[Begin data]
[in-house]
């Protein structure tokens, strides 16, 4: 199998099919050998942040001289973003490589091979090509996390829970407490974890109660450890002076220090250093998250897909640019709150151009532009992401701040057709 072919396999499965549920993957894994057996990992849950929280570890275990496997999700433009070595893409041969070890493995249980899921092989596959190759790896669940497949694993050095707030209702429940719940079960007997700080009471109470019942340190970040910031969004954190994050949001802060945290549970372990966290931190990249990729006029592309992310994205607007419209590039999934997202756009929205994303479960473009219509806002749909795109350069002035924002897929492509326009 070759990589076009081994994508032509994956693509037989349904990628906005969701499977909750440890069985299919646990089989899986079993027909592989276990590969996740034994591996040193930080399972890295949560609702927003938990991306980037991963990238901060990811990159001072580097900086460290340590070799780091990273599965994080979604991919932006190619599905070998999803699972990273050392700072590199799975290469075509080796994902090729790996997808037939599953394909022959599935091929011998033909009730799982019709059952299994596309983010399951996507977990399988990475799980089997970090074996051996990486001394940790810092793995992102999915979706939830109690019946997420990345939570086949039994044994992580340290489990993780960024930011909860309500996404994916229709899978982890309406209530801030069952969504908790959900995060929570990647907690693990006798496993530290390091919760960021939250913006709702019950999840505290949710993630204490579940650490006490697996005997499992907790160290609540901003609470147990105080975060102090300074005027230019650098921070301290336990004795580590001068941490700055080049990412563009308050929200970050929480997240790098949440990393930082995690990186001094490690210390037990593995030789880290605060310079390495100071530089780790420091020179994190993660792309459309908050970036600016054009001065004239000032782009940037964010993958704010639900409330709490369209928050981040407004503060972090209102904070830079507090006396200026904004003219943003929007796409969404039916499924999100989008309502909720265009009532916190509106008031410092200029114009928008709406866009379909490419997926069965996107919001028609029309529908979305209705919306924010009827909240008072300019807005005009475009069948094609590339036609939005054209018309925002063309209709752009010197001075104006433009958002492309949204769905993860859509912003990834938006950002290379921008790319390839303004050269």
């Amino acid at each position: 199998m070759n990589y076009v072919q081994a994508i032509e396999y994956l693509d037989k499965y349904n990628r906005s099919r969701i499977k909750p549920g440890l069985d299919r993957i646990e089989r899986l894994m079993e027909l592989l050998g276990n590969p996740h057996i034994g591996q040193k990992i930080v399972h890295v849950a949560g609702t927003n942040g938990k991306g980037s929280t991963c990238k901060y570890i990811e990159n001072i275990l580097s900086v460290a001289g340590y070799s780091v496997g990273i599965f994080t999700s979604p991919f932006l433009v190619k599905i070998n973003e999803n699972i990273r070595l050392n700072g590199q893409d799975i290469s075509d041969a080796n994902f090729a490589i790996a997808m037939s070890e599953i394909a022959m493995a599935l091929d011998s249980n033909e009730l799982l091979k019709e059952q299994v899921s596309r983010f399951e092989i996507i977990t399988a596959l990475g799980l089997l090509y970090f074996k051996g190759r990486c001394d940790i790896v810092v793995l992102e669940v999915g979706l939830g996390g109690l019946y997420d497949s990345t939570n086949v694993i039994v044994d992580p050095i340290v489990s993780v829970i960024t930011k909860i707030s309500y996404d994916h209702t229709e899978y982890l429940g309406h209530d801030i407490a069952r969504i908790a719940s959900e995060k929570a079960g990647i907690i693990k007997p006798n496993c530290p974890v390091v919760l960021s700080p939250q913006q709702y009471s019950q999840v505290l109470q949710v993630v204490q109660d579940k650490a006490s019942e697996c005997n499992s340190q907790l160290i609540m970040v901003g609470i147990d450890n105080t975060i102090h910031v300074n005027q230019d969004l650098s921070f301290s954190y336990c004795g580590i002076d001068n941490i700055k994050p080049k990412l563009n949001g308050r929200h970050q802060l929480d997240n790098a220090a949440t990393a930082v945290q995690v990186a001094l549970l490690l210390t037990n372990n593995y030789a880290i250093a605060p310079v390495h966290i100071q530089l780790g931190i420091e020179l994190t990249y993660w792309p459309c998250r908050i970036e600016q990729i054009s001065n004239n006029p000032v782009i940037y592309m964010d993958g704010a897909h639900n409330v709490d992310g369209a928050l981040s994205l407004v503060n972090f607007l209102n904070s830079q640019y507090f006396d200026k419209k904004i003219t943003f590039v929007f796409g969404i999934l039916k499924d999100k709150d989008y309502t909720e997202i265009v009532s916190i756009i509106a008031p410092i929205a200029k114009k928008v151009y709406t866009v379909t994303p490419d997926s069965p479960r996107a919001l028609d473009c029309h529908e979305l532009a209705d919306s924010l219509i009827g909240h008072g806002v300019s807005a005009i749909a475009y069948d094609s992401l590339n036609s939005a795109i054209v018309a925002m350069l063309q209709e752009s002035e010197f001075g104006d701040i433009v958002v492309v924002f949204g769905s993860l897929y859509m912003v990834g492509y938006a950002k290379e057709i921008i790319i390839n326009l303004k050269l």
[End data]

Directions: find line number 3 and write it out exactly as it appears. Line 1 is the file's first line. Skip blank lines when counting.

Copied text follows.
């Amino acid at each position: 199998m070759n990589y076009v072919q081994a994508i032509e396999y994956l693509d037989k499965y349904n990628r906005s099919r969701i499977k909750p549920g440890l069985d299919r993957i646990e089989r899986l894994m079993e027909l592989l050998g276990n590969p996740h057996i034994g591996q040193k990992i930080v399972h890295v849950a949560g609702t927003n942040g938990k991306g980037s929280t991963c990238k901060y570890i990811e990159n001072i275990l580097s900086v460290a001289g340590y070799s780091v496997g990273i599965f994080t999700s979604p991919f932006l433009v190619k599905i070998n973003e999803n699972i990273r070595l050392n700072g590199q893409d799975i290469s075509d041969a080796n994902f090729a490589i790996a997808m037939s070890e599953i394909a022959m493995a599935l091929d011998s249980n033909e009730l799982l091979k019709e059952q299994v899921s596309r983010f399951e092989i996507i977990t399988a596959l990475g799980l089997l090509y970090f074996k051996g190759r990486c001394d940790i790896v810092v793995l992102e669940v999915g979706l939830g996390g109690l019946y997420d497949s990345t939570n086949v694993i039994v044994d992580p050095i340290v489990s993780v829970i960024t930011k909860i707030s309500y996404d994916h209702t229709e899978y982890l429940g309406h209530d801030i407490a069952r969504i908790a719940s959900e995060k929570a079960g990647i907690i693990k007997p006798n496993c530290p974890v390091v919760l960021s700080p939250q913006q709702y009471s019950q999840v505290l109470q949710v993630v204490q109660d579940k650490a006490s019942e697996c005997n499992s340190q907790l160290i609540m970040v901003g609470i147990d450890n105080t975060i102090h910031v300074n005027q230019d969004l650098s921070f301290s954190y336990c004795g580590i002076d001068n941490i700055k994050p080049k990412l563009n949001g308050r929200h970050q802060l929480d997240n790098a220090a949440t990393a930082v945290q995690v990186a001094l549970l490690l210390t037990n372990n593995y030789a880290i250093a605060p310079v390495h966290i100071q530089l780790g931190i420091e020179l994190t990249y993660w792309p459309c998250r908050i970036e600016q990729i054009s001065n004239n006029p000032v782009i940037y592309m964010d993958g704010a897909h639900n409330v709490d992310g369209a928050l981040s994205l407004v503060n972090f607007l209102n904070s830079q640019y507090f006396d200026k419209k904004i003219t943003f590039v929007f796409g969404i999934l039916k499924d999100k709150d989008y309502t909720e997202i265009v009532s916190i756009i509106a008031p410092i929205a200029k114009k928008v151009y709406t866009v379909t994303p490419d997926s069965p479960r996107a919001l028609d473009c029309h529908e979305l532009a209705d919306s924010l219509i009827g909240h008072g806002v300019s807005a005009i749909a475009y069948d094609s992401l590339n036609s939005a795109i054209v018309a925002m350069l063309q209709e752009s002035e010197f001075g104006d701040i433009v958002v492309v924002f949204g769905s993860l897929y859509m912003v990834g492509y938006a950002k290379e057709i921008i790319i390839n326009l303004k050269l």